AUSTIN, Texas – State Rep. R.D. ‘Bobby’ Guerra has been appointed to the newly-established Task Force of Border Health Officials by Texas House Speaker Joe Straus.

The task force was set up by the Legislature earlier this year. Senate Bill 1680, authored by state Sen. Eddie Lucio, Jr., requires the task force to submit recommendations to the Department of State Health Services (DSHS) commissioner for short-term and long-term plans to address top border health issues, including diabetes, obesity, and communicable diseases, such as Zika and tuberculosis.

Lucio’s bill also allows the task force to collaborate and cooperate with Mexican counterparts to improve border health. It requires the composition of the task force to include health department directors from each county along the border and each municipality in the border region that has a sister city in Mexico. Among those so far appointed to the task force are Lucio and Laredo Health Director Hector F. Gonzalez.

“I’m truly honored to be appointed to the Task Force of Border Health Officials by Speaker Straus,” said Rep. Guerra, D-McAllen. “As a member of the House Public Health committee and lifelong border resident, I know very well the unique health issues that our region faces. Last session, I passed legislation that will provide more resources to aid DSHS in tracking, studying, and preventing the spread of the Zika virus. I look forward to working with Texas border health officials in finding solutions to improve the livelihood of our communities.”

Also on the task force will be two ex-officio nonvoting members who are members of the legislature, one appointed by the lieutenant governor and appointed by the speaker of the house of representatives. The task force can also have additional members appointed by the commissioner. The commissioner designates a chair and vice chair of the task force from among the task force members.

Sen. Lucio said SB 1680 came about following “critical meetings” with local health officials following the localized Zika outbreaks that occurred in Cameron County in late 2016.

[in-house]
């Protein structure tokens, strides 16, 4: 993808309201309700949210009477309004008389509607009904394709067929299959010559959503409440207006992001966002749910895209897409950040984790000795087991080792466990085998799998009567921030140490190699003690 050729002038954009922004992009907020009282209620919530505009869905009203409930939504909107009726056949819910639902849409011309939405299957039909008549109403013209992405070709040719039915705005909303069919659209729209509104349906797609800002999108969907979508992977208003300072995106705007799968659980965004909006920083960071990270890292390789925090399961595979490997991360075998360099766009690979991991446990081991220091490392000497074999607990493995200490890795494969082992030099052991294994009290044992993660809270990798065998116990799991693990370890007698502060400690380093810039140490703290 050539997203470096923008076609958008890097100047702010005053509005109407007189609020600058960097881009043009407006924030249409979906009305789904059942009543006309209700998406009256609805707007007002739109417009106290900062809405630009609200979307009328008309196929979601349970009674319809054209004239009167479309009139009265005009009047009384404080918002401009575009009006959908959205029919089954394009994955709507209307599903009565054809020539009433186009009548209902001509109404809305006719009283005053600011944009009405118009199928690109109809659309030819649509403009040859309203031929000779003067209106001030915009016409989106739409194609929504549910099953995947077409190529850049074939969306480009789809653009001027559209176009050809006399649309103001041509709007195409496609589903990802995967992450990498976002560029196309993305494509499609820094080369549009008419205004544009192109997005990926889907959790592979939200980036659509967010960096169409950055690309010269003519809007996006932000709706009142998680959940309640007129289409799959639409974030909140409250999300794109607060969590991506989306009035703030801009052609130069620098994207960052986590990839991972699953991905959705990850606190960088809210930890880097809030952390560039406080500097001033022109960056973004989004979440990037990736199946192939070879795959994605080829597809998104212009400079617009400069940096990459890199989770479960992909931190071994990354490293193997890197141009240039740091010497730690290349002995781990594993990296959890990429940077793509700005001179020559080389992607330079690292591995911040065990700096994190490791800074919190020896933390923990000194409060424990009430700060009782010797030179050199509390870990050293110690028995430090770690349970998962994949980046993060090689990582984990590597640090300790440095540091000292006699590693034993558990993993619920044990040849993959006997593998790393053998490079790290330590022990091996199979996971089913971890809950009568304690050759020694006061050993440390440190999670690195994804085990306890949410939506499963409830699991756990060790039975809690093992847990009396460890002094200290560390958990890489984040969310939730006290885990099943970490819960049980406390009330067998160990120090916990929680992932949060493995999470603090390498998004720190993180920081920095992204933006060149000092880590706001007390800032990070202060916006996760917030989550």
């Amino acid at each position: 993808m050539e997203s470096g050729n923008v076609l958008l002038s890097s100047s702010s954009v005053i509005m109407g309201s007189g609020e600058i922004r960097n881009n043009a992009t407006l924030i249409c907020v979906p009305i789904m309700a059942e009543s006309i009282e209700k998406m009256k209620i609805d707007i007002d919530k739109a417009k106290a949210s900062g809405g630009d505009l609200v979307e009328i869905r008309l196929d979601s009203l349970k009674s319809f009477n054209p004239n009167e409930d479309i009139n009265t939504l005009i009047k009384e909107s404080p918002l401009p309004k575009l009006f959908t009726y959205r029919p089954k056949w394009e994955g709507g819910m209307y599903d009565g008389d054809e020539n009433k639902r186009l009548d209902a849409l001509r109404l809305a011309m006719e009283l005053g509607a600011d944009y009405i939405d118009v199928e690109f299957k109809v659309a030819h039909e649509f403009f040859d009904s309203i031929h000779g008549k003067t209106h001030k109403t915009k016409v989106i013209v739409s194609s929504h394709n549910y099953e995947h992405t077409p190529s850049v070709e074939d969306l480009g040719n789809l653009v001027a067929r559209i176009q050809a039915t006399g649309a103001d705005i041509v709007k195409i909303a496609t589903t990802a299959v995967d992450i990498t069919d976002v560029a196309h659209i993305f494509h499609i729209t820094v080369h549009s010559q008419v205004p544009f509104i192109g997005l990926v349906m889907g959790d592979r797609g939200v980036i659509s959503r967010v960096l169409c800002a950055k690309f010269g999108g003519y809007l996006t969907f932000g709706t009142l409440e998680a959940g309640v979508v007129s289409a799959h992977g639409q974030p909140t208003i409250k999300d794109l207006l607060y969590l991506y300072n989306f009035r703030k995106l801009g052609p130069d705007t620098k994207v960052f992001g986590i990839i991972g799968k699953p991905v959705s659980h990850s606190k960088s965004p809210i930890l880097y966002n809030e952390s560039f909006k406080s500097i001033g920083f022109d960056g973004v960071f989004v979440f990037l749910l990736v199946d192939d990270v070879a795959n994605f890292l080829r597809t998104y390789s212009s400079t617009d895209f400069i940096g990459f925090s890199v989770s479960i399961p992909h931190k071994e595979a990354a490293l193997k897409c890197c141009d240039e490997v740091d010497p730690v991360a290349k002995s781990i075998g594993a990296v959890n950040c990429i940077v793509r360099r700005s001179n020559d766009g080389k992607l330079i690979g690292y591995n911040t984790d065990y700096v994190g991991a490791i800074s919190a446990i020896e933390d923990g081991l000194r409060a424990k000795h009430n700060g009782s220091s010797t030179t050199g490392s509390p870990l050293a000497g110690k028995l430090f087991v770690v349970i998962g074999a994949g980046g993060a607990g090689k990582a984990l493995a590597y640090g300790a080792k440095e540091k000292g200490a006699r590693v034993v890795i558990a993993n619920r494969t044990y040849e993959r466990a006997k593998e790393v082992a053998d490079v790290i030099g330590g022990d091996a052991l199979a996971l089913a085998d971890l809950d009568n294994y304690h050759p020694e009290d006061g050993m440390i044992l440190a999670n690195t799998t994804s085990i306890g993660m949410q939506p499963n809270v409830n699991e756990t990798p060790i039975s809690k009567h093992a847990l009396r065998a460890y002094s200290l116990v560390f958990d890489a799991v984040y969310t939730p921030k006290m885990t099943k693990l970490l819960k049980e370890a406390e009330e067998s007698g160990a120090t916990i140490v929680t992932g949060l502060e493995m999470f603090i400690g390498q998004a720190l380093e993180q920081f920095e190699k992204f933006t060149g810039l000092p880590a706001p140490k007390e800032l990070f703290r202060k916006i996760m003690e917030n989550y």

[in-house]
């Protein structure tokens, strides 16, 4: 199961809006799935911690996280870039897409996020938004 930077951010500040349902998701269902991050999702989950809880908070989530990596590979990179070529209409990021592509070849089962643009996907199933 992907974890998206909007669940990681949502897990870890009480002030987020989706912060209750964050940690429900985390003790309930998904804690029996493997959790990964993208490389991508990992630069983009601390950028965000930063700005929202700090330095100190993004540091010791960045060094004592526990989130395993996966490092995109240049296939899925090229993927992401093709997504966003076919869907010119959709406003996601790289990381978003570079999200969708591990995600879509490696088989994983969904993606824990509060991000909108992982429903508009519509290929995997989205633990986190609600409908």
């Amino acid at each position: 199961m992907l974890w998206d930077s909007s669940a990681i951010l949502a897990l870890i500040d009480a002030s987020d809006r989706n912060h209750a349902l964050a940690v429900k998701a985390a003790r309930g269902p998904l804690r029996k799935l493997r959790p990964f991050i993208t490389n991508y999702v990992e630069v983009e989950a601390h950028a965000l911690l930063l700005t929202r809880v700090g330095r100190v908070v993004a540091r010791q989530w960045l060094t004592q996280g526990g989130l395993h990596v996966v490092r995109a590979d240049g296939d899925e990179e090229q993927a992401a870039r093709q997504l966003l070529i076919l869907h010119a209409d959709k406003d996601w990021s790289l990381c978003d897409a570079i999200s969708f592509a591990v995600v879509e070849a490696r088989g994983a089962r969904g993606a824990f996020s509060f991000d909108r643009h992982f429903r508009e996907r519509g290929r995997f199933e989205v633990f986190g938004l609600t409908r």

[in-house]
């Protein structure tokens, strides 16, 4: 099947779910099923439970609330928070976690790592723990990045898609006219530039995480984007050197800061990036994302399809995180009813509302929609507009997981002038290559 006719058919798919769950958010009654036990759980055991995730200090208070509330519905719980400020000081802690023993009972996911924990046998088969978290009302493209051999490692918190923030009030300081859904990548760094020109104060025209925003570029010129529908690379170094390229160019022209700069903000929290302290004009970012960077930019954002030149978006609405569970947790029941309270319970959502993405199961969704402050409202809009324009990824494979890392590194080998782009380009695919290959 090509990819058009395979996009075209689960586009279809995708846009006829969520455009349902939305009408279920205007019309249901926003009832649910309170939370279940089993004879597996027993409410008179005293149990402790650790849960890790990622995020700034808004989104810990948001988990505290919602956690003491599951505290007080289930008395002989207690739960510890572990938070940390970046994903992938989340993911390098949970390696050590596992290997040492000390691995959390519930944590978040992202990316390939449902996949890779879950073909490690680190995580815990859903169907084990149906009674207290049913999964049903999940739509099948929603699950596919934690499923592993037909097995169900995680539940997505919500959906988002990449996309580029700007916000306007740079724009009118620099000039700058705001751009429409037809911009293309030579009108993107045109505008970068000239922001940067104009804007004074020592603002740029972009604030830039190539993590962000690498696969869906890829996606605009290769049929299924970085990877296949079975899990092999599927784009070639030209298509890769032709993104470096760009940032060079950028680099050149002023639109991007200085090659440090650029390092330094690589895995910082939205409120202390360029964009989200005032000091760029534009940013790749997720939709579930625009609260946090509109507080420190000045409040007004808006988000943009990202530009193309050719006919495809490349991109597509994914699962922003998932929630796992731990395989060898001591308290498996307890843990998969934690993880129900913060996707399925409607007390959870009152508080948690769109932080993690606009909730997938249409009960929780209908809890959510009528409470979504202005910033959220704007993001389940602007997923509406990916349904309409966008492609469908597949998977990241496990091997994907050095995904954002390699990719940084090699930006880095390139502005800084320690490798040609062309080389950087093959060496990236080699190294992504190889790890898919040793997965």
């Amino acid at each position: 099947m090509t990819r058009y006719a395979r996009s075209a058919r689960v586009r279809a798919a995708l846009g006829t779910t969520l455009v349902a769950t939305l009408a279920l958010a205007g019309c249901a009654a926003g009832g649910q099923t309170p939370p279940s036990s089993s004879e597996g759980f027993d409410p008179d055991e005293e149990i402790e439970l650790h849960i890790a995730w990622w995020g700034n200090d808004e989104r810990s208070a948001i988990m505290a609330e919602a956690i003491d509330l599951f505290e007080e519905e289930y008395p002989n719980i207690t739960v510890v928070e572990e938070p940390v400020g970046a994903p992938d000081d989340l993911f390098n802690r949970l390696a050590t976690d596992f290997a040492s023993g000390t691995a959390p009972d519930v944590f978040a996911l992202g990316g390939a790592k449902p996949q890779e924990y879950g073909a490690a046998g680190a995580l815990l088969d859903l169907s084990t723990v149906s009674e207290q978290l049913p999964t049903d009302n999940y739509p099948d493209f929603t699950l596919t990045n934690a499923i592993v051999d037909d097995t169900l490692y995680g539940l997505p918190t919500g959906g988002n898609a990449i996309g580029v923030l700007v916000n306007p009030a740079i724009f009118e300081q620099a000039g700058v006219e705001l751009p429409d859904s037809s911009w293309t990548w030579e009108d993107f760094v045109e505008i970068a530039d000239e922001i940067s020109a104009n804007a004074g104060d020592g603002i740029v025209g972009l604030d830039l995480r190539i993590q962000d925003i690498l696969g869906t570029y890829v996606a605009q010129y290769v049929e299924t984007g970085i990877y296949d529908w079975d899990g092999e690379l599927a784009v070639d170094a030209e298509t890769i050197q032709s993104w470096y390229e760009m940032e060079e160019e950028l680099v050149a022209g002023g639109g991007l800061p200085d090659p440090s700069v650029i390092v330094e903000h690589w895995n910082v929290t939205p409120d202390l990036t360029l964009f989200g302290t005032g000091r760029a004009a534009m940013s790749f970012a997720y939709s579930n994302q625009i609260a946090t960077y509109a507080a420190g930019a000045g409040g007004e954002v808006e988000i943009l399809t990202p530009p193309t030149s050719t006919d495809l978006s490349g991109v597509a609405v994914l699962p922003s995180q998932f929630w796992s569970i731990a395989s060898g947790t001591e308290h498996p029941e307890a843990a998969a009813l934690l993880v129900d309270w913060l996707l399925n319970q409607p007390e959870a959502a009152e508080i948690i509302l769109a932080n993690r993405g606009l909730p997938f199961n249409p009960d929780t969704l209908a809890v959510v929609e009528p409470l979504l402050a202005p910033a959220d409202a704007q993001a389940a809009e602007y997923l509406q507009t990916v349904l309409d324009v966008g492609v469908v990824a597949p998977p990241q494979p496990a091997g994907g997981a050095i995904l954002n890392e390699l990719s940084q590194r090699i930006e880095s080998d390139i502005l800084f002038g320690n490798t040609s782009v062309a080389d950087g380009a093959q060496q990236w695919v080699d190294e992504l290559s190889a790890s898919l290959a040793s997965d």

“I am honored to be joining the local health experts from our border counties in this extraordinary endeavor as we address pressing health impediments that plague the most vulnerable and susceptible populations in the state,” Lucio, D-Brownsville, said, in a news release.

“This is a golden opportunity for our border communities to be able to inform our leaders in Austin of the public health problems and health impediments that we see on a daily basis,” Lucio said. “We will be reporting on numerous important factors such as those that impede access to health care, including socioeconomic conditions, linguistic and cultural barriers, and lack of health insurance.”

Health directors along the border have long argued for clear communication and coordination between the DSHS and local health departments in border counties. They say this would better assist the healthcare needs of border residents and help reduce any further potential public health risks.

The Task Force of Border Health Officials legislation was referenced at a recent Texas Border Coalition meeting Laredo, Elizabeth Lippincott, a public policy analyst for Vianovo who assists the TBC, predicted that the task force would turn out to be “meaningful.”

Legislation analysts at the state Capitol produced this write-up about SB 1680 while the 85th legislative session was underway: